In addition to the recent cases in Ehime and Kagoshima, there have been a series of reports of suffocation after eating fruits such as apples, so last month they called for thorough efforts.

However, the guidelines are only positioned as "for reference" and are not enforceable. In fact, in the accidents that occurred in Ehime and Kagoshima prefectures, both apples were served unheated.

It is said that the government does not know the actual situation to what extent the contents stipulated in the guidelines are thoroughly implemented in the field.

Searching for a site to prevent accidents

In response to a series of accidents that have come to light, some nursery schools are searching for ways to provide safer food.

Izumi Nursery School in Matsuyama City.
We take care of 10 children from 5 months to 131 years of age.

At this kindergarten, what the children eat is cooked and served in accordance with the national guidelines.

As for apples, children up to about one and a half years old after baby food are not given raw or solid, but grated and then heated.

Other guidelines stipulate in detail how to handle ingredients and how to cook them properly, such as "avoid using" grapes and cherries, and "finely mix with something" for boiled eggs.

A nationwide shortage of childcare workers has been pointed out, and childcare sites are busy. However, at this kindergarten, we are thoroughly implementing measures to prevent us from following the guidelines, saying, "You should not be unable to follow the guidelines because you are busy."

Izumi Sagawa, Director
of Izumi Rengekai Izumi Nursery School: "If it is difficult to make apples according to the age of the month, for example, I think it is possible to give them grated apples according to younger children when they can eat them in the form of heated dice.





家庭で気をつけることは 万が一の時どうすれば


According to Tatsuhiro Yamanaka, a pediatrician and president of Safe Kids Japan, a nonprofit that works on child safety, young children are less likely to chew and swallow so what they eat enters their respiratory tract than adults.

In addition, they often cry or speak out with food in their mouths, and when they inhale, they inhale food with them.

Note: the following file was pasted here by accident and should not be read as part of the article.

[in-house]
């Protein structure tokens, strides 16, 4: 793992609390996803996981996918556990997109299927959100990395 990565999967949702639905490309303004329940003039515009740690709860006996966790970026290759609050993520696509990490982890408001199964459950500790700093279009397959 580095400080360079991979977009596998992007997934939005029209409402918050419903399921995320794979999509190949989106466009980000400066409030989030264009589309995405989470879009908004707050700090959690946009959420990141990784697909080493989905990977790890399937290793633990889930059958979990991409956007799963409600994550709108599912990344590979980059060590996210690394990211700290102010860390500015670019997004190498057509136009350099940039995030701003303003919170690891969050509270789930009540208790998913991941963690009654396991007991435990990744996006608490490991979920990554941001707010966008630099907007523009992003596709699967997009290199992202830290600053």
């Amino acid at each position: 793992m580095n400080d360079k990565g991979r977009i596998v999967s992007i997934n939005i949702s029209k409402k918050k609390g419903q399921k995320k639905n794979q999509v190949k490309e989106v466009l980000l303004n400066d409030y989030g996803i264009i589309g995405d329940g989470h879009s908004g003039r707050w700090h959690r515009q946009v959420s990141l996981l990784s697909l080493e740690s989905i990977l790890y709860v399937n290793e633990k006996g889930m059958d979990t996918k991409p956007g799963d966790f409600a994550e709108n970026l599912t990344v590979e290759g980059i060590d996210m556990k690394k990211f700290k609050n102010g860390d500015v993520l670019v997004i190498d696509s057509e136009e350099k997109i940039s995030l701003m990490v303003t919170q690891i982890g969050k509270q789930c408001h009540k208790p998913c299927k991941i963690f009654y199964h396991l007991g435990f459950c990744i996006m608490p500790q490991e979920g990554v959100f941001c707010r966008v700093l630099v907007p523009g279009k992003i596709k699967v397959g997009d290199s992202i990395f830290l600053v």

He also wants people to be aware that "suffocation occurs suddenly" and that "it is not easy to notice."

Tatsuhiro Yamanaka:
"Even if you watch over them all the time, it is difficult to determine whether you are swallowing well.

So, what can be done to prevent accidents?

Here are some of the ideas for "how to eat" that Mr. Yamanaka raised.

・ Do not
let them eat while playing, do not talk with food in their mouths, do not surprise them while eating, do not

force them to eat, always observe by their side while eating

Still, if your food gets choked, what should you do?

The first aid method that Mr. Yamanaka introduced is the "back slapping method" and the "Heimlich method" performed by Mika Kudo, whose daughter once choked an apple in her throat.

In the "back slapping method", the child is held with one arm and the child is laid face down so that the head is down.
And the method is to hit the middle of the back forcefully and continuously.

The "Heimlich method" involves putting both arms around the child from behind and clenching a fist with one hand. Then, it is a method of squeezing between the navel and the solar plexus and thrusting upwards. It is considered to be a first aid measure for children over 1 year old.

If there is anyone around, ask for an ambulance before performing these first aids.

Ingredients needing attention

National guidelines for kindergartens and other facilities stipulate in detail foods that can easily lead to suffocation and cooking methods.

Please use it as a reference when making meals at home.

to avoid using ▽ Spherical shape is dangerous (can block the airway by inhaling) Cherry tomatoes (can be divided into 4 equal parts) Dried nuts and legumes, quail eggs, candy, ramune, round cheese (can be used if heated) Grapes and cherries (dangerous because not only the shape but also the skin remains in the mouth)

▽ When mixed with broth, the stickiness increases, and dangerous
rice cakes, white ball dumplings
▽ Is it too hard (it
becomes hard when cut into small pieces and heated)

to avoid serving for 0 and 1 year olds ▽ Hard and chewy
shrimp and shellfish
▽ Grilled rice balls that are difficult to

that are creative in cooking and cutting ▽
Elastic and hard fiber yarn konjac, shirataki (cut into 1 cm pieces), sausage (cut in half lengthwise), enoki, shimeji, maitake (cut into 1 cm pieces),

wakame (cut into small pieces)

Hard-to-swallow minced
chicken (used with pork or thickened with cake flour), boiled eggs (finely mixed with something),

boiled fish (soft and thoroughly simmered)

that require special consideration when feeding ▽
Hard-to-swallow rice, bread, fluffy and baked potatoes, castella (drink water and moisten your throat before eating, chew well without overstuffing)

▽ Apples and pears (served heated until the completion of baby food) Persimmons (substituted with apples
until the completion of baby food)

Matsuyama Bureau Reporter Maho ArakawaJoined
Nagasaki Bureau in 2008, Osaka Bureau
, and Social
Affairs DepartmentMother raising a 2-year-old child

Kagoshima Bureau Reporter Tomohiro
SumiyamaJoined the Bureau
in 2022Originally from Kagoshima, covering mainly incidents and accidents

Network News Department Reporter Kotomi

FujimeAfter joining the
Tokushima Bureau and Social Affairs Department in 2008, my
current sons, ages
3 and 1, entered nursery school this spring.

Naoya Saito, a reporter
in the Network News Department, joined the Okayama Bureau, Fukuoka Bureau, and Science and Culture Department in 2010,
and was in charge of digital investigations for the
NHK special "School Accidents" to which he currently belongs

Network News Department Reporter Shie

Kanazawa joined Sendai Bureau
in 2011 After working in the Political Department, etc., he is currently a member